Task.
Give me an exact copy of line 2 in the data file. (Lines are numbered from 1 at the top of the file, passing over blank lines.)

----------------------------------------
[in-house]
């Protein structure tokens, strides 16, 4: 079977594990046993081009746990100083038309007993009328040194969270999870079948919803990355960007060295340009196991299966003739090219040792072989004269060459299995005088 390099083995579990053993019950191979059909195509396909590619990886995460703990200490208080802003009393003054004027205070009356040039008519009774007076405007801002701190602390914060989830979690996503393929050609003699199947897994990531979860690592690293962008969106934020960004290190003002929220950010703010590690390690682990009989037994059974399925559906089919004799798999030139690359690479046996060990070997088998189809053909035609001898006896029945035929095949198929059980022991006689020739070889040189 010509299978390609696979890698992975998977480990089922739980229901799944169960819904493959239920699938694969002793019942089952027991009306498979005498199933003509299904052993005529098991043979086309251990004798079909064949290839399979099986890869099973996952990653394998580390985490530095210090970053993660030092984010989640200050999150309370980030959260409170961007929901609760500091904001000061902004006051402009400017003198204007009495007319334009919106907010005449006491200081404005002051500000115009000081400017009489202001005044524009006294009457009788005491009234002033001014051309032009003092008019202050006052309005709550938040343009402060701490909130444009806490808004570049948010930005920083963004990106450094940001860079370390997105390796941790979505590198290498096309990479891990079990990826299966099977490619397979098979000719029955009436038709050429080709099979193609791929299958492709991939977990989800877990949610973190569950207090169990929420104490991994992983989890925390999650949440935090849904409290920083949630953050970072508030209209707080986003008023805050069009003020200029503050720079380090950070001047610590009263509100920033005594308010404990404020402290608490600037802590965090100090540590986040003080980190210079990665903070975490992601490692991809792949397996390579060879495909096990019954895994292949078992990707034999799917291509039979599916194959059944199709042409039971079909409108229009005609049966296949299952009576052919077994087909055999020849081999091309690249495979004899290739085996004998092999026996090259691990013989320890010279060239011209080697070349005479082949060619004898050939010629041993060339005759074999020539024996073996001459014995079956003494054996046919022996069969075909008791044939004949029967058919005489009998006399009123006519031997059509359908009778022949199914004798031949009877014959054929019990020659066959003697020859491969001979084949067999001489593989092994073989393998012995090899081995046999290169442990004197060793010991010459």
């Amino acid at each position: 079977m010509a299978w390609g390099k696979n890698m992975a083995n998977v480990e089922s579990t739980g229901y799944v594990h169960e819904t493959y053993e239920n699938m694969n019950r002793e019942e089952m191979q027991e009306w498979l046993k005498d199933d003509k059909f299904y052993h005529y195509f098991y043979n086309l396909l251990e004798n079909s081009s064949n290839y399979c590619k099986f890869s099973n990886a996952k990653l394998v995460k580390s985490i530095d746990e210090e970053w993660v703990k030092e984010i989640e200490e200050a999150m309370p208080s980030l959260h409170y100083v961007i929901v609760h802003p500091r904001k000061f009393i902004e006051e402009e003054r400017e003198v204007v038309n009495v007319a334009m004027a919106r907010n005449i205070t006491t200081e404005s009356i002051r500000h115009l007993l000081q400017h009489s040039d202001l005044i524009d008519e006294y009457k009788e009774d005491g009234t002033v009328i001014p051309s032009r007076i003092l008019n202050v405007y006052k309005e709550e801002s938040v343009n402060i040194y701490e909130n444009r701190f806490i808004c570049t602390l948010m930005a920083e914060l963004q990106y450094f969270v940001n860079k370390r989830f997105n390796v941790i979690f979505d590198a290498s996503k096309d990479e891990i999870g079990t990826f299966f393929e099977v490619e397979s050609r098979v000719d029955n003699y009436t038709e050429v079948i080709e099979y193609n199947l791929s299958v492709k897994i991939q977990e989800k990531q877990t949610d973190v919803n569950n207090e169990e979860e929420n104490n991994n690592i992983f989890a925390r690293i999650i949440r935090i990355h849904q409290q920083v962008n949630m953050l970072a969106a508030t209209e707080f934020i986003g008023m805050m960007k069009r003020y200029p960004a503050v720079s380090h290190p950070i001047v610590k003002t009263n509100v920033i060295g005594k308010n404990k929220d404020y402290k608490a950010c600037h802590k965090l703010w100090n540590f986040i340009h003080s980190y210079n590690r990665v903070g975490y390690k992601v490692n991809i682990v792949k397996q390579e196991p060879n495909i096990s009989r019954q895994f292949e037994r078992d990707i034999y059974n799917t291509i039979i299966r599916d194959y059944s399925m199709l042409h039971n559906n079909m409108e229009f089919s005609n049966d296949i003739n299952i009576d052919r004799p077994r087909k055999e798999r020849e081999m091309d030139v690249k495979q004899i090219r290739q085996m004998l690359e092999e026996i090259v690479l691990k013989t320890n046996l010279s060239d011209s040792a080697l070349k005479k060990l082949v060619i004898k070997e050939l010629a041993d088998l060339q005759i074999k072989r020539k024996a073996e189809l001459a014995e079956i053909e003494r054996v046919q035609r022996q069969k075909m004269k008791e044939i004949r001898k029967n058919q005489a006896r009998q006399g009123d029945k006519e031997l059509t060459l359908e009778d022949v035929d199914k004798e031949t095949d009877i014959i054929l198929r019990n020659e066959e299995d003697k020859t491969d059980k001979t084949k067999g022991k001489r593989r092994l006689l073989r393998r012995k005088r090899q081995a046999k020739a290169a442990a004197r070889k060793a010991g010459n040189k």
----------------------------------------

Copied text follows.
């Protein structure tokens, strides 16, 4: 079977594990046993081009746990100083038309007993009328040194969270999870079948919803990355960007060295340009196991299966003739090219040792072989004269060459299995005088 390099083995579990053993019950191979059909195509396909590619990886995460703990200490208080802003009393003054004027205070009356040039008519009774007076405007801002701190602390914060989830979690996503393929050609003699199947897994990531979860690592690293962008969106934020960004290190003002929220950010703010590690390690682990009989037994059974399925559906089919004799798999030139690359690479046996060990070997088998189809053909035609001898006896029945035929095949198929059980022991006689020739070889040189 010509299978390609696979890698992975998977480990089922739980229901799944169960819904493959239920699938694969002793019942089952027991009306498979005498199933003509299904052993005529098991043979086309251990004798079909064949290839399979099986890869099973996952990653394998580390985490530095210090970053993660030092984010989640200050999150309370980030959260409170961007929901609760500091904001000061902004006051402009400017003198204007009495007319334009919106907010005449006491200081404005002051500000115009000081400017009489202001005044524009006294009457009788005491009234002033001014051309032009003092008019202050006052309005709550938040343009402060701490909130444009806490808004570049948010930005920083963004990106450094940001860079370390997105390796941790979505590198290498096309990479891990079990990826299966099977490619397979098979000719029955009436038709050429080709099979193609791929299958492709991939977990989800877990949610973190569950207090169990929420104490991994992983989890925390999650949440935090849904409290920083949630953050970072508030209209707080986003008023805050069009003020200029503050720079380090950070001047610590009263509100920033005594308010404990404020402290608490600037802590965090100090540590986040003080980190210079990665903070975490992601490692991809792949397996390579060879495909096990019954895994292949078992990707034999799917291509039979599916194959059944199709042409039971079909409108229009005609049966296949299952009576052919077994087909055999020849081999091309690249495979004899290739085996004998092999026996090259691990013989320890010279060239011209080697070349005479082949060619004898050939010629041993060339005759074999020539024996073996001459014995079956003494054996046919022996069969075909008791044939004949029967058919005489009998006399009123006519031997059509359908009778022949199914004798031949009877014959054929019990020659066959003697020859491969001979084949067999001489593989092994073989393998012995090899081995046999290169442990004197060793010991010459």